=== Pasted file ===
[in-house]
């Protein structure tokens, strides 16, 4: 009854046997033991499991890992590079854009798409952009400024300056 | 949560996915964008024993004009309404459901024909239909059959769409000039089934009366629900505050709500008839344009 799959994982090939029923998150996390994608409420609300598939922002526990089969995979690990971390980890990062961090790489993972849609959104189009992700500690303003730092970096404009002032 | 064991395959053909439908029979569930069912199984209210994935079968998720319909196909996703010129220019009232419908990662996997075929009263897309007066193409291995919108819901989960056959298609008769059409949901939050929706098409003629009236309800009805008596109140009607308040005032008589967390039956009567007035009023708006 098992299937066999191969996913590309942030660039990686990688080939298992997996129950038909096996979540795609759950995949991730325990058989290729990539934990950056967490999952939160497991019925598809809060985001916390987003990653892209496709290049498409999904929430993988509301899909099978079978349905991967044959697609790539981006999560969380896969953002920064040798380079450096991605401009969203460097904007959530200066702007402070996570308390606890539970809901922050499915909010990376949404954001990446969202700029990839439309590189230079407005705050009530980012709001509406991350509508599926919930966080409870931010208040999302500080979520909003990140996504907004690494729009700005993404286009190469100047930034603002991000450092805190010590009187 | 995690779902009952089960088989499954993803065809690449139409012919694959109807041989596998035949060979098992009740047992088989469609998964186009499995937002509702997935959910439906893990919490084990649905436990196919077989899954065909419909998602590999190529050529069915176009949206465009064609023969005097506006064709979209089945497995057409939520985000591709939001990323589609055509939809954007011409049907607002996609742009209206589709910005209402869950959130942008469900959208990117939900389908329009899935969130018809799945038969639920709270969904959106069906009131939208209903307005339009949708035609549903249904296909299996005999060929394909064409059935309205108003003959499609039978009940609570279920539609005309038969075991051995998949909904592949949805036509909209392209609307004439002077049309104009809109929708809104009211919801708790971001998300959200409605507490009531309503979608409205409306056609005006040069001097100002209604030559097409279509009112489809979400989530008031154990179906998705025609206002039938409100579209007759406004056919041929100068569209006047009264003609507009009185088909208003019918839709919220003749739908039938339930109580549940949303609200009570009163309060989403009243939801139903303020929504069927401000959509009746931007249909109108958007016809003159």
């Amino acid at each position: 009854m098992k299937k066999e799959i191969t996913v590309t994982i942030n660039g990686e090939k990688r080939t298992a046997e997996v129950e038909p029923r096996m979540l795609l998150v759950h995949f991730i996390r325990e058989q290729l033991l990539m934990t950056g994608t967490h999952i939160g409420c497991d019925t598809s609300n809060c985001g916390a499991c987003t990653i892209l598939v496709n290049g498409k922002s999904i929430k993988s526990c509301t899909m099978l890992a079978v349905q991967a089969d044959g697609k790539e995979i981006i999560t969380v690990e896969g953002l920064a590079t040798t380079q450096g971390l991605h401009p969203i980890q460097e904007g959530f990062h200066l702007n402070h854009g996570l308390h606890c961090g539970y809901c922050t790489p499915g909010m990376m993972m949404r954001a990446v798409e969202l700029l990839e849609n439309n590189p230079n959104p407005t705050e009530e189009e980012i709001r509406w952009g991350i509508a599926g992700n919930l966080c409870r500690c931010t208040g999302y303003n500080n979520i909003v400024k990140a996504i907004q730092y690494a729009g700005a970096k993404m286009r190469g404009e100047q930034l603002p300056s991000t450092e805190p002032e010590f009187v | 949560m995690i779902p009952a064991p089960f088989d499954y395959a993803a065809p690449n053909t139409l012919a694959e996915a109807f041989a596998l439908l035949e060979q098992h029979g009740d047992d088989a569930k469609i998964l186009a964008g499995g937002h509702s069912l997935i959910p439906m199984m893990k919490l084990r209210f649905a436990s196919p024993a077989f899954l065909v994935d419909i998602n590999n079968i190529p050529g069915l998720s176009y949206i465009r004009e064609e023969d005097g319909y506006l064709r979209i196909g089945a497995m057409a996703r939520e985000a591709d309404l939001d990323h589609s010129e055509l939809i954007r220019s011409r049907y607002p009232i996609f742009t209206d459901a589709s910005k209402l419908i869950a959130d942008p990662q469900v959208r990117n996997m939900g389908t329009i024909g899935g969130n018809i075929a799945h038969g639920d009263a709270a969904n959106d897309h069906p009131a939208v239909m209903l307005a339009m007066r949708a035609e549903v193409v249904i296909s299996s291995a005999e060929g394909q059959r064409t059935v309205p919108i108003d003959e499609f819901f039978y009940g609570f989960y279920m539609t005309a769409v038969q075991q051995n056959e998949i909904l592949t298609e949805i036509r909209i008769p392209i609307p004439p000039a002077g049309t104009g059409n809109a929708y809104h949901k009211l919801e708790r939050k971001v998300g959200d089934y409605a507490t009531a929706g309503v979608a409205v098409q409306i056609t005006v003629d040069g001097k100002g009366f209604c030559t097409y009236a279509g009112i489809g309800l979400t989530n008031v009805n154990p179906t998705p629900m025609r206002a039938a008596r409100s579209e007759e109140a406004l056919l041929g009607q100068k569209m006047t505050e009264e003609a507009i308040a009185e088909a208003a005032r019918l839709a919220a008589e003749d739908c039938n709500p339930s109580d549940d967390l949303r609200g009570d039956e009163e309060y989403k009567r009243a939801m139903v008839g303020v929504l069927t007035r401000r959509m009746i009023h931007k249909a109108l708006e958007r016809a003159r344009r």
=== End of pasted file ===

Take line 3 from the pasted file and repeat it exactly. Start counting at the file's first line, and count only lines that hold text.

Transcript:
């Amino acid at each position: 009854m098992k299937k066999e799959i191969t996913v590309t994982i942030n660039g990686e090939k990688r080939t298992a046997e997996v129950e038909p029923r096996m979540l795609l998150v759950h995949f991730i996390r325990e058989q290729l033991l990539m934990t950056g994608t967490h999952i939160g409420c497991d019925t598809s609300n809060c985001g916390a499991c987003t990653i892209l598939v496709n290049g498409k922002s999904i929430k993988s526990c509301t899909m099978l890992a079978v349905q991967a089969d044959g697609k790539e995979i981006i999560t969380v690990e896969g953002l920064a590079t040798t380079q450096g971390l991605h401009p969203i980890q460097e904007g959530f990062h200066l702007n402070h854009g996570l308390h606890c961090g539970y809901c922050t790489p499915g909010m990376m993972m949404r954001a990446v798409e969202l700029l990839e849609n439309n590189p230079n959104p407005t705050e009530e189009e980012i709001r509406w952009g991350i509508a599926g992700n919930l966080c409870r500690c931010t208040g999302y303003n500080n979520i909003v400024k990140a996504i907004q730092y690494a729009g700005a970096k993404m286009r190469g404009e100047q930034l603002p300056s991000t450092e805190p002032e010590f009187v | 949560m995690i779902p009952a064991p089960f088989d499954y395959a993803a065809p690449n053909t139409l012919a694959e996915a109807f041989a596998l439908l035949e060979q098992h029979g009740d047992d088989a569930k469609i998964l186009a964008g499995g937002h509702s069912l997935i959910p439906m199984m893990k919490l084990r209210f649905a436990s196919p024993a077989f899954l065909v994935d419909i998602n590999n079968i190529p050529g069915l998720s176009y949206i465009r004009e064609e023969d005097g319909y506006l064709r979209i196909g089945a497995m057409a996703r939520e985000a591709d309404l939001d990323h589609s010129e055509l939809i954007r220019s011409r049907y607002p009232i996609f742009t209206d459901a589709s910005k209402l419908i869950a959130d942008p990662q469900v959208r990117n996997m939900g389908t329009i024909g899935g969130n018809i075929a799945h038969g639920d009263a709270a969904n959106d897309h069906p009131a939208v239909m209903l307005a339009m007066r949708a035609e549903v193409v249904i296909s299996s291995a005999e060929g394909q059959r064409t059935v309205p919108i108003d003959e499609f819901f039978y009940g609570f989960y279920m539609t005309a769409v038969q075991q051995n056959e998949i909904l592949t298609e949805i036509r909209i008769p392209i609307p004439p000039a002077g049309t104009g059409n809109a929708y809104h949901k009211l919801e708790r939050k971001v998300g959200d089934y409605a507490t009531a929706g309503v979608a409205v098409q409306i056609t005006v003629d040069g001097k100002g009366f209604c030559t097409y009236a279509g009112i489809g309800l979400t989530n008031v009805n154990p179906t998705p629900m025609r206002a039938a008596r409100s579209e007759e109140a406004l056919l041929g009607q100068k569209m006047t505050e009264e003609a507009i308040a009185e088909a208003a005032r019918l839709a919220a008589e003749d739908c039938n709500p339930s109580d549940d967390l949303r609200g009570d039956e009163e309060y989403k009567r009243a939801m139903v008839g303020v929504l069927t007035r401000r959509m009746i009023h931007k249909a109108l708006e958007r016809a003159r344009r």